manuel laval

In the delicate picture of Bogdan Zwir below, the central void is merely hinted at by the protrusion of the extremities:

bogdan zwir

The transformation can proceed to hybridisation with animals.In most cases, it is only parts of the body which are replaced. As when the human being is lent the body of a leopard or a bird. Fur or plumes invite the caressing hand, a tendency which is strongly counteracted by the presence of threatening sharp teeth or claws (Knopff).

In other cases, the upper part of the body remains human: sphinx, centaur, mermaid, angel.

milton montenegro

bogdan zwir

A special case is when the genitals themselves are metamorphosing into animals:


Hybridisation often goes hand in hand with the creation of a hermaphrodite: plumes, with which woman like to adorn themselves, are in essence male props. Fur - from way back a prerogative of male power (Emberly) - reminds not only of the pubis, but foremost of the hairy male body (Alfred Kubin).


Since the representation in an image is no longer limited by reality, the artist need no longerconfine himself to clothes to play the game of revealing and concealing as described in Chapter V. He can resort to the most diverse materials to obtain an even stronger effect:

igor amelkovich



dirk lakomy

jorge parra

Most enticing effects can be obtained with wet cloth, especially when the artist is no longer restricted to the use of existing clothes:

richard reed

The artist can proceed to colour the body in unusual colours, using unconventional pigments and creating the most inventive patterns (for example through solarisation).

But the image has also inherent means of attracting the attention. To begin with, there are points on the surface of the rectangle that naturally focus the gaze (Theodor Lipps). Convention only endorses such natural propensity. In Titian's ‘Venus of Urbino’ the vagina is situated at the intersection of the middle of the long side and the golden section on the short side.

The attention can also be focussed through appropriate lighting


But the image possesses above all intrinsic means of concealing. That seems strange, since the image rather conjures up the idea of showing, revealing, laying bare. In fact, the image only shows merely one moment out the whole process of the unfolding of beauty, without any hope that we soon will lay eyes upon the other moments, as in the real world. To be sure, the image can solve the problem as we have seen in Chapter VIII. But it can also make a virtue of necessity. Just like clothes, the image only stirs the desire to lay bare the concealed parts and moments. This is especially true of images that only show the back side, especially when, as in the photo of Amelkovich, the gesture with which the nude lifts up its arms, cannot but teasingly remind of the treasures hidden on the forefront:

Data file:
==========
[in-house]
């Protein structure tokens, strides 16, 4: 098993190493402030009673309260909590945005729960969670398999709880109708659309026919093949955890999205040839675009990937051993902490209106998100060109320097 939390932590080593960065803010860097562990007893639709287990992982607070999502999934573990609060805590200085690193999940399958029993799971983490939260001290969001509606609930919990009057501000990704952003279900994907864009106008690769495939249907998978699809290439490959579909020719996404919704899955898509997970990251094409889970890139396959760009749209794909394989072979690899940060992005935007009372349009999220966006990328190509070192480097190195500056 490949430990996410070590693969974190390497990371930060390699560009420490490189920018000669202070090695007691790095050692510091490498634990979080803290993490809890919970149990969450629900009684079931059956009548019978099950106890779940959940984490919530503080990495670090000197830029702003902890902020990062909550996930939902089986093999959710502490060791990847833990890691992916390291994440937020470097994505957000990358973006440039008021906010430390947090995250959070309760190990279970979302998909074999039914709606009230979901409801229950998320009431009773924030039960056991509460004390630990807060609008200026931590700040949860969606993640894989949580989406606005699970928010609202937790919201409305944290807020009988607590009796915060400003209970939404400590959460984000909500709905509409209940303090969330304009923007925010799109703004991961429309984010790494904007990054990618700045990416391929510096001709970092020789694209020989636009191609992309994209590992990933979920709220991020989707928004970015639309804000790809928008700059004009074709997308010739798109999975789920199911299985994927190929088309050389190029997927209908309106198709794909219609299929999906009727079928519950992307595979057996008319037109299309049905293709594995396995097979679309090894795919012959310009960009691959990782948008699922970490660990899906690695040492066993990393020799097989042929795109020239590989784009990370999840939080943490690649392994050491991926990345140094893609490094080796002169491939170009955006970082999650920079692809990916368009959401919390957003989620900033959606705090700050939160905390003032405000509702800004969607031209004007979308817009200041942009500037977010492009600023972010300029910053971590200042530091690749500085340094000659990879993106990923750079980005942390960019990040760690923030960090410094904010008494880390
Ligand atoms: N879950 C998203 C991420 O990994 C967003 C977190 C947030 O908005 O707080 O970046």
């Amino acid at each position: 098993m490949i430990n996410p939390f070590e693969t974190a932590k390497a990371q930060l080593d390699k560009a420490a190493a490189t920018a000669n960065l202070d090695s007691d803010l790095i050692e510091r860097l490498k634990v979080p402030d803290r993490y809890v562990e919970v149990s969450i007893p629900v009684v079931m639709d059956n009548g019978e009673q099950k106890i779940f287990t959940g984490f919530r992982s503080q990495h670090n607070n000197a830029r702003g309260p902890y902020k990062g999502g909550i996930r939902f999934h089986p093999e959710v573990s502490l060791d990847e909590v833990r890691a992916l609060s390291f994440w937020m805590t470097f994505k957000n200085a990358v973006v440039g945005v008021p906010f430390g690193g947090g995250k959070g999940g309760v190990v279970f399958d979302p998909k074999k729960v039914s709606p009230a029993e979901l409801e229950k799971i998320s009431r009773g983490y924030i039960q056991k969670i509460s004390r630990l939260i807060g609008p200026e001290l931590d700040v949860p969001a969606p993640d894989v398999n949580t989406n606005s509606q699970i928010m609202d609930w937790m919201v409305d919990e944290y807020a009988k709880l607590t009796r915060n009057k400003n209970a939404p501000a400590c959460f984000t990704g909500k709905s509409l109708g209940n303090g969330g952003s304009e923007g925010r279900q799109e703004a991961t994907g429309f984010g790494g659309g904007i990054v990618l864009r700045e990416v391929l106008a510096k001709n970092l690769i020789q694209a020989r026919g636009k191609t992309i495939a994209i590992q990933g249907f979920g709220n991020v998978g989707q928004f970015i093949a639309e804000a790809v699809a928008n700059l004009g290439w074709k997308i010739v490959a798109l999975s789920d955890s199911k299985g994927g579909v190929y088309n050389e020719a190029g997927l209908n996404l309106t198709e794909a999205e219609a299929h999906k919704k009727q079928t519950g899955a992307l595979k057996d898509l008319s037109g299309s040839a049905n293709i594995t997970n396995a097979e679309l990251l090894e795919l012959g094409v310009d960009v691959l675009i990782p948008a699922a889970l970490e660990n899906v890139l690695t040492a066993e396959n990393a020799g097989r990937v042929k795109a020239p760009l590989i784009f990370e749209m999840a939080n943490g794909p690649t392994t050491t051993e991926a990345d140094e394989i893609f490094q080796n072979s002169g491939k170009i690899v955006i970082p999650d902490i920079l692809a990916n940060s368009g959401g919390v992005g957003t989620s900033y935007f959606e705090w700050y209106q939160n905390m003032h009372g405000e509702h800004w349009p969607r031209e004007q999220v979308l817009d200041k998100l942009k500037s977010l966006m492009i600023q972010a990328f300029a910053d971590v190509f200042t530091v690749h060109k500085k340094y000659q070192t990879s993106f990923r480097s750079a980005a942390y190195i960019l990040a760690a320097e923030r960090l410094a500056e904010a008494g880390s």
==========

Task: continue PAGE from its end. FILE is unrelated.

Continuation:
igor amelkovich

The same goes for images that imitate the blur around the focus of the eyes and then only stir the desire to penetrate the areas that go hidden in the 'flou' (see Chapter VIII).

Even more efficient is the use of shadow. In the image, the gradation of light and shadow is given once and for all. The eye cannot accommodate and subsequently penetrate the formerly dark areas. The artist can use this effect to fuel the erotic tension: how long we might stare at the shadowy parts of the image, we never shall be able to penetrate its darkness:

paul bolk


gorden thye

The effect is further enhanced when the light falls on the clothes that have to be laid off:


The most efficient means of concealing is, finally, the frame. The artist can stage the whole body, so that we can admire one part after another. But more often does he restrict himself to showing only one part of the body, revealing us one beauty by bereaving us of the sight of another .


Not only can the qualities of the nude be idealised in the image, the nude itself can be staged in all kind of imaginary settings. With Koldo Chamorro, ominous shadows fall over the nude:

koldo chamorro

With Guncar, the nude is challenging a steaming locomotive, whereby the opposition between the challenging flesh and the overwhelming mechanics of the locomotive only strengthens the erotic freight of the encounter:


But the image is first and foremost the place where relations with less fantastic, but therefore not less imaginary partners is staged. That shall be the subject of our next two chapters.

Stefan Beyst,December 2003

From the same author:
'the ecstasies of eros'

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see also:

waclaw wantuch

gabriele rigon craig morey